As Douglas Groothuis‘ newly released 752 page casebound Christian Apologetics: A Comprehensive Case for the Biblical Faith (IVP. 2011) spilled out of the box onto the counter in front of my four girls, I felt the press of two book reviews, a stack of material to read for three seminary classes, and various responsibilities at home, church and work. How did I respond?
Thankfully, earlier in the day I had read Hannah’s ESN blog post What I Wish I’d Known About Graduate School: Surviving the Workload (8/23/2011), in which she writes:
I found it depressing to realize this, but graduate school in the humanities is probably going to entail some skimming. It’s crucial to decide on a few central priorities for a semester and focus on them. It’s still important to work hard in courses that aren’t central to your interests, but you probably will have to skim some readings.
AND Kevin’s ESN FB Wall comment/recommendation, “There is a great book by Mortimer Adler called ‘How to Read a Book‘– it provides guidance for both effective skimming and deep reading. All grad students should read it BEFORE starting grad school.” Note: Google Books preview available here.
Yes, deep down, I feel an uneasiness about not picking up a good book when it sits in front of me AND furthermore, the pangs of guilt when intentionally skimming a good book. As time, energy, finances, blog attention spans are limited, “Why should I (and you) bother with Groothuis‘ Christian Apologetics (IVP. 2011)?”
With regard to my own use of resources, I came to the conclusion that it is the same reason I gave time, energy, and finances to
- C. Neal Johnson‘s 528 page Business as Mission (IVP. 2009)
- Steve Rundle and Tom Steffen‘s 240 page Great Commission Companies (IVP. Revised. 2011)
AND placed them in my library.
Familiarizing myself with the overall purpose/structure of these book and their most important content, prepares me to encourage and equip others as they seek to be/follow Christ in the marketplace (including the marketplace of ideas, i.e., the campus). To have these resources “on hand,” enables me to pass them along to others who will benefit from exploring (and possibly discussing) the resources more deeply.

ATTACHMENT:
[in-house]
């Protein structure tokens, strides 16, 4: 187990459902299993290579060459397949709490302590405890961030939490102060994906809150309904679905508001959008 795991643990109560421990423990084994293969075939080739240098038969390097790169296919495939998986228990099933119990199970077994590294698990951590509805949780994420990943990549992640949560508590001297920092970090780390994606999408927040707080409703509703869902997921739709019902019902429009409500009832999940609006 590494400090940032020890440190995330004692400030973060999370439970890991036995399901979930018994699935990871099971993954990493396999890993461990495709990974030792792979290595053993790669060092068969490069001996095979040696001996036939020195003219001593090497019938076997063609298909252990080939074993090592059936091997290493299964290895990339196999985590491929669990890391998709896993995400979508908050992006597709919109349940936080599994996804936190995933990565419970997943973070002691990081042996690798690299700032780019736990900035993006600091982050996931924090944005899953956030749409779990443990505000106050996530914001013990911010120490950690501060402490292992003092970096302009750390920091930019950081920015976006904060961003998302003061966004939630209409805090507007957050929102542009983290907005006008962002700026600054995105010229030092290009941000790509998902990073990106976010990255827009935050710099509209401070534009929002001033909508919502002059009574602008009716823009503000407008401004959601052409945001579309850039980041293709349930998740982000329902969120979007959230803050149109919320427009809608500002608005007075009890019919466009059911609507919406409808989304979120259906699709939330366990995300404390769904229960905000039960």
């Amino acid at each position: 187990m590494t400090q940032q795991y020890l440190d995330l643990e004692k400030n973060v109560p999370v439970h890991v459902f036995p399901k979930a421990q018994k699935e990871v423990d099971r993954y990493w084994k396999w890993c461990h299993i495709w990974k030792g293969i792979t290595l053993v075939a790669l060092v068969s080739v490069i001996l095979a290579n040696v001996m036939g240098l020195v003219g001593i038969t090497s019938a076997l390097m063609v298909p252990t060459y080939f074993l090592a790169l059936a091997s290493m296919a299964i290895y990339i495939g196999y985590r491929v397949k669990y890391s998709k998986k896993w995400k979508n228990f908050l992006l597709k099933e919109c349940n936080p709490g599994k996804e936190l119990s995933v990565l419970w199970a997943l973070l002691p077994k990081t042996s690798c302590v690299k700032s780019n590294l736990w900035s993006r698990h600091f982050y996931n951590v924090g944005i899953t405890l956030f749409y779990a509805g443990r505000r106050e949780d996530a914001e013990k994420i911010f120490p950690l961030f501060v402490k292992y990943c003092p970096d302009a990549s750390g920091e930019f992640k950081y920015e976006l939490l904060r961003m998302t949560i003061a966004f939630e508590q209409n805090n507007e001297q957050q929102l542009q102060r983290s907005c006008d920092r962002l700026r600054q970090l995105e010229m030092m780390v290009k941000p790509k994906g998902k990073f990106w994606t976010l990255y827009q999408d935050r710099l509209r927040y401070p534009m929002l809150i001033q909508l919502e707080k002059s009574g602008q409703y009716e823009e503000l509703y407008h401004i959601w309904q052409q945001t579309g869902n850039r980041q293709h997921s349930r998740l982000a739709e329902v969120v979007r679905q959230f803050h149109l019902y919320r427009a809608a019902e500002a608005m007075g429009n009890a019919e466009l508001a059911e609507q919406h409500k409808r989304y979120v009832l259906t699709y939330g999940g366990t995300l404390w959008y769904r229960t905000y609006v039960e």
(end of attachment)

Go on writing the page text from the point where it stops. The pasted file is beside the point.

Maybe Adler would say, it’s a significant opportunity to gradually lift yourself [and others] from a state of less understanding to understanding more (8). I find his term inspectional reading combined the quote by Sir. Francis Bacon, an encouragement not to slip into an analytical reader only perspective 😉
Some books are to be tasted, others to be swallowed, and some few to be chewed and digested: that is, some books are to be read only in parts, others to be read, but not curiously, and some few to be read wholly, and with diligence and attention. — Sir. Francis Bacon
Last week, after several months on my shelf, I passed along Business as Mission and Great Commission Companies to a graduate student considering opportunities in “closed countries.” My inspectional reading of these books, enabled me to affirm their specific helpfulness to address longings placed in the heart of this child of God. If the resources prove of value for the long term, the graduate student may keep them. If Business as Mission and Great Commission Companies serve only in the short term, they come back into my library to share with others.
With a similar perspective, I began an inspectional reading of Christian Apologetics, put it down, and wrote this blog post. To whet your appetite, below’s some material from Chapter 2: The Biblical Basis for Apologetics: